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Evolution of Economic Systems: The Case of Japan


  • Okazaki, Tetsuji

    (Faculty of Economics, University of Tokyo.)

  • Masahiro Okuno-Fujiwara

    (Faculty of Economics, University of Tokyo.)


In this paper we shall provide a theoretical overview of what we are the main sources of their evolution and what are the chief implications of focusing around institutions and economic systems. For the former, we identify innovation, adaptation for environmental changes, international interactions and coordination as main sources. For the latter, we distinguish two different mechanisms to enforce cooperation; trust-based and authority-based mechanisms. We shall then apply this theoretical framework to evolution of the Japanese economic system starting late nineteenth century. The Japanese economic system started rapid evolution through integrating Western institutions with traditional community-based institutions. Although this hybrid system endogenously evolved toward pure authority-based system in prewar period, this evolutionary path came to a turning point in 1940's. Investments made by employees, bank and firm, and inter-firm relationships during the WWII and not only been sunk but also decreased the value of outside options for the members who took part in these relationships. Those investments became a basis for the evolution of quasi community-based institutions in the postwar Japan.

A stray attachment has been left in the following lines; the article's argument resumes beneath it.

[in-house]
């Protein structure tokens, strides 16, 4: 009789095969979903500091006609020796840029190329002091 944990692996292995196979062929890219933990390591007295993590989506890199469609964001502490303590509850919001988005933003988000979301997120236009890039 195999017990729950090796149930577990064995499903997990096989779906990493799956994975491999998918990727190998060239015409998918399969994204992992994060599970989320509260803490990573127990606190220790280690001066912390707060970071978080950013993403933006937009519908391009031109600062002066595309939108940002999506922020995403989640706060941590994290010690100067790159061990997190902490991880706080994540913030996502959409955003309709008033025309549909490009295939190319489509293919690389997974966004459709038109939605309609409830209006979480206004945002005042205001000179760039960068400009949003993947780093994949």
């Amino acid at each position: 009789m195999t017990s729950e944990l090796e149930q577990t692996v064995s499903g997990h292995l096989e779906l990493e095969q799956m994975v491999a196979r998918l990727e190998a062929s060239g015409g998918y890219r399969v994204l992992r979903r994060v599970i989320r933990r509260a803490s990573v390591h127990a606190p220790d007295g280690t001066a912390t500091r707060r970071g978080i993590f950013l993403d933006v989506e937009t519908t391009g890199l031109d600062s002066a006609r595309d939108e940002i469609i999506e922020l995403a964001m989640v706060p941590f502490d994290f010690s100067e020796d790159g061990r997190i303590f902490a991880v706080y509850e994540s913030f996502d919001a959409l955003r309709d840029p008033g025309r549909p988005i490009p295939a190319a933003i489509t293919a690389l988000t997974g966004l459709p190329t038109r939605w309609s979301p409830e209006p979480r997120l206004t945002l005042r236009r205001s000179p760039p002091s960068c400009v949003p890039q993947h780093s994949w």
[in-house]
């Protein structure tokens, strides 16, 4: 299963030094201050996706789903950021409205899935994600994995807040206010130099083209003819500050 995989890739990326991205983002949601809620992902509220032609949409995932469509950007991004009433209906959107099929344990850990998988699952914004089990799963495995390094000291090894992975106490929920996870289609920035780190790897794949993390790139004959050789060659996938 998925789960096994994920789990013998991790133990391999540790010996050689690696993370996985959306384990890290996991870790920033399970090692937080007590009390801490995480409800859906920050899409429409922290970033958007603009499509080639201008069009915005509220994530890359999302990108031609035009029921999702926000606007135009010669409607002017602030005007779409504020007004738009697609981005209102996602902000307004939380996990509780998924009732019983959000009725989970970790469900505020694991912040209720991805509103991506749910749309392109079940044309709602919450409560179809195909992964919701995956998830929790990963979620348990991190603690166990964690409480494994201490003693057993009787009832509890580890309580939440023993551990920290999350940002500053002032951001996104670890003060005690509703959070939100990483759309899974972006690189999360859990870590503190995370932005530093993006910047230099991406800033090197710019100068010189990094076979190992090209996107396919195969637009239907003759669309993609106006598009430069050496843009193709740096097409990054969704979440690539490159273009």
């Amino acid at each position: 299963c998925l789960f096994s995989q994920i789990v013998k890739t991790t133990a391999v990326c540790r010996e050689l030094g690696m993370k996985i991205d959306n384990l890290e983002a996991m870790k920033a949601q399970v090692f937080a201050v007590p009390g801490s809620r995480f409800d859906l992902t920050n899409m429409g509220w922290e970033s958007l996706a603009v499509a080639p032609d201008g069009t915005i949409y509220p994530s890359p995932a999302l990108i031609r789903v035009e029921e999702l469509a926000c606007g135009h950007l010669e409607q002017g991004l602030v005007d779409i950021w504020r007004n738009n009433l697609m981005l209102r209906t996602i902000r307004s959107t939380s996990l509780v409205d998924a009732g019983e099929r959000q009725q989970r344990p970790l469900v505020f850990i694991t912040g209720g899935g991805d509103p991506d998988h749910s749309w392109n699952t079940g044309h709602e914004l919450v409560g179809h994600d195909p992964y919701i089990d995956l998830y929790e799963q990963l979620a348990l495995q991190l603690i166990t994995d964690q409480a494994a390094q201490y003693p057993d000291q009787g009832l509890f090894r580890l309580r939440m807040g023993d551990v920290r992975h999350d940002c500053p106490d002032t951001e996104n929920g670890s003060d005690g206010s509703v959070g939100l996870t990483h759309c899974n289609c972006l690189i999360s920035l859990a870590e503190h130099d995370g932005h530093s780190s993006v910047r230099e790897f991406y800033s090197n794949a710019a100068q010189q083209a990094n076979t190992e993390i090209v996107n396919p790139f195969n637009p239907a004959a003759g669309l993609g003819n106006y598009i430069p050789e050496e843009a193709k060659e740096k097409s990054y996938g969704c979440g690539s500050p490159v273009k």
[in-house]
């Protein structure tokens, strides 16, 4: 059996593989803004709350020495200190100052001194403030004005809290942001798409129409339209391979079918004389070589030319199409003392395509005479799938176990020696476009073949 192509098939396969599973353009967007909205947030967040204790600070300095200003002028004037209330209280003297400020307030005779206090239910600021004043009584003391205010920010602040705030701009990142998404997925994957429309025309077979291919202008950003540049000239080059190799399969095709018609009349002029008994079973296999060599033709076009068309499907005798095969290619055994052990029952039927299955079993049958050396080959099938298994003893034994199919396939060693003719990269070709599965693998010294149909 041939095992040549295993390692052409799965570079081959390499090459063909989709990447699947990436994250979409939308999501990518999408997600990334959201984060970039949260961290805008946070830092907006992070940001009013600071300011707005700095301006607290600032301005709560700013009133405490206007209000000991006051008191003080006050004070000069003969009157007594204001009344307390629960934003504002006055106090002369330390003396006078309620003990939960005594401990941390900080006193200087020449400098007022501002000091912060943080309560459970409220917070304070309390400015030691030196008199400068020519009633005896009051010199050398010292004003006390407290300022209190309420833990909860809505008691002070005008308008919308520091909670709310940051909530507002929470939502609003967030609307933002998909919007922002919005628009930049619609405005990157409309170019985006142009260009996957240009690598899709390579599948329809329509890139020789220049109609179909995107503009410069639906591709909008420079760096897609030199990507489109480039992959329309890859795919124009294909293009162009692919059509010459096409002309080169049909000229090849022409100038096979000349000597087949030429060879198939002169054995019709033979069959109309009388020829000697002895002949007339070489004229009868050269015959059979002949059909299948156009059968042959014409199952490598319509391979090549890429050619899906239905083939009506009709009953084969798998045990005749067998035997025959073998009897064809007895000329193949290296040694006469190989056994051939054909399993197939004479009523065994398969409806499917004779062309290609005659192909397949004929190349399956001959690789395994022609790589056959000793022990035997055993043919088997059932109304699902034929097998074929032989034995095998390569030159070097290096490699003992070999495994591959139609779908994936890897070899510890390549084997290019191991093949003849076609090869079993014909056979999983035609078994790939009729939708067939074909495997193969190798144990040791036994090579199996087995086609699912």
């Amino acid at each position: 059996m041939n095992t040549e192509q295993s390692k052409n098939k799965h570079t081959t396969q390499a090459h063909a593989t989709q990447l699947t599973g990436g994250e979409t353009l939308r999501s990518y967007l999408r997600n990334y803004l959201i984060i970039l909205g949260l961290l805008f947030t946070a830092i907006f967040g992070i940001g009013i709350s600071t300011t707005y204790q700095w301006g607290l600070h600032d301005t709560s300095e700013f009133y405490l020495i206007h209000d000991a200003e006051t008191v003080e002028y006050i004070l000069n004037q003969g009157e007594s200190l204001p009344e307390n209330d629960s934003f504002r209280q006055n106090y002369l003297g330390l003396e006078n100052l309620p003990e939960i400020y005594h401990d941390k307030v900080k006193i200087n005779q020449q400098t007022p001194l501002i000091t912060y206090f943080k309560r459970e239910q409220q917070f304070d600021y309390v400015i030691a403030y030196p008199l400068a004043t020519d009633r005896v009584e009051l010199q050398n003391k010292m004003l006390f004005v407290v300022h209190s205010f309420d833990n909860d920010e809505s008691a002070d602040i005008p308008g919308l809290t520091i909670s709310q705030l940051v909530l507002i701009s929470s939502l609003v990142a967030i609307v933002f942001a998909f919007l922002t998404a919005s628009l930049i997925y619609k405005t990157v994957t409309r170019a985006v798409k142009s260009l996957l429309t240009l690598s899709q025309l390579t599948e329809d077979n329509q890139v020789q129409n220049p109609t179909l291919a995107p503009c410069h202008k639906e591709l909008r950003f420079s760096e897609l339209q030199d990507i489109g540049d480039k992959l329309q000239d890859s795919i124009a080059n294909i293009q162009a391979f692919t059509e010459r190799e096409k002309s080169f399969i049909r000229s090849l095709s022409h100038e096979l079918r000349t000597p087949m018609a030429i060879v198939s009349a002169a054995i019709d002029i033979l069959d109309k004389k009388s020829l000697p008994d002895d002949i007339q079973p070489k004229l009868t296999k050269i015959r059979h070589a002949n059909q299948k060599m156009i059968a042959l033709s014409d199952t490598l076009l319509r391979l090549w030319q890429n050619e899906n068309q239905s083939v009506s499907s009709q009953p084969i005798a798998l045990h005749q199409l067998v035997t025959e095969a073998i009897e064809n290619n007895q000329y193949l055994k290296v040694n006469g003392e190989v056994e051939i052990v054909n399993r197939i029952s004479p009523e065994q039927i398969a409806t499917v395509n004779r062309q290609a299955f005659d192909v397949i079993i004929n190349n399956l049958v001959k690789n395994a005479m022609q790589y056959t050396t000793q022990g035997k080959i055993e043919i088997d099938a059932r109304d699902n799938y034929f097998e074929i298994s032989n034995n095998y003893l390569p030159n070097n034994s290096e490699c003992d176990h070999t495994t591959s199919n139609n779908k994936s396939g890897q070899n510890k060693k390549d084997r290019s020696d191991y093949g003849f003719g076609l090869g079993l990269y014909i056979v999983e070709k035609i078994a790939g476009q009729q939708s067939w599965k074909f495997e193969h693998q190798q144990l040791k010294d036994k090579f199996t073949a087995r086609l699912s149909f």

Suggested Citation

  • Okazaki, Tetsuji & Masahiro Okuno-Fujiwara, 1997. "Evolution of Economic Systems: The Case of Japan," CIRJE F-Series 97-F-18, CIRJE, Faculty of Economics, University of Tokyo.
  • Handle: RePEc:tky:fseres:97f18

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    References listed on IDEAS

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    Cited by:

    1. Masahiko Aoki, 2013. "The Evolution of Organizational Conventions and Gains from Diversity," Chapters,in: Comparative Institutional Analysis, chapter 6, pages 59-71 Edward Elgar Publishing.
    2. Gagliardi, Francesca, 2008. "Institutions and economic change: A critical survey of the new institutional approaches and empirical evidence," Journal of Behavioral and Experimental Economics (formerly The Journal of Socio-Economics), Elsevier, vol. 37(1), pages 416-443, February.
    3. Tim Goydke, 2011. "Institutional Change and the Role of Government: Technology Policy in Japan and Korea," Chapters,in: Institutional Variety in East Asia, chapter 4 Edward Elgar Publishing.
    4. Chiaki Moriguchi, 2000. "The Evolution of Employment Relations in U.S. and Japanese Manufacturing Firms, 1900-1960: A Comparative Historical and Institutional Analysis," NBER Working Papers 7939, National Bureau of Economic Research, Inc.

    More about this item

    JEL classification:

    • O53 - Economic Development, Innovation, Technological Change, and Growth - - Economywide Country Studies - - - Asia including Middle East
    • O2 - Economic Development, Innovation, Technological Change, and Growth - - Development Planning and Policy


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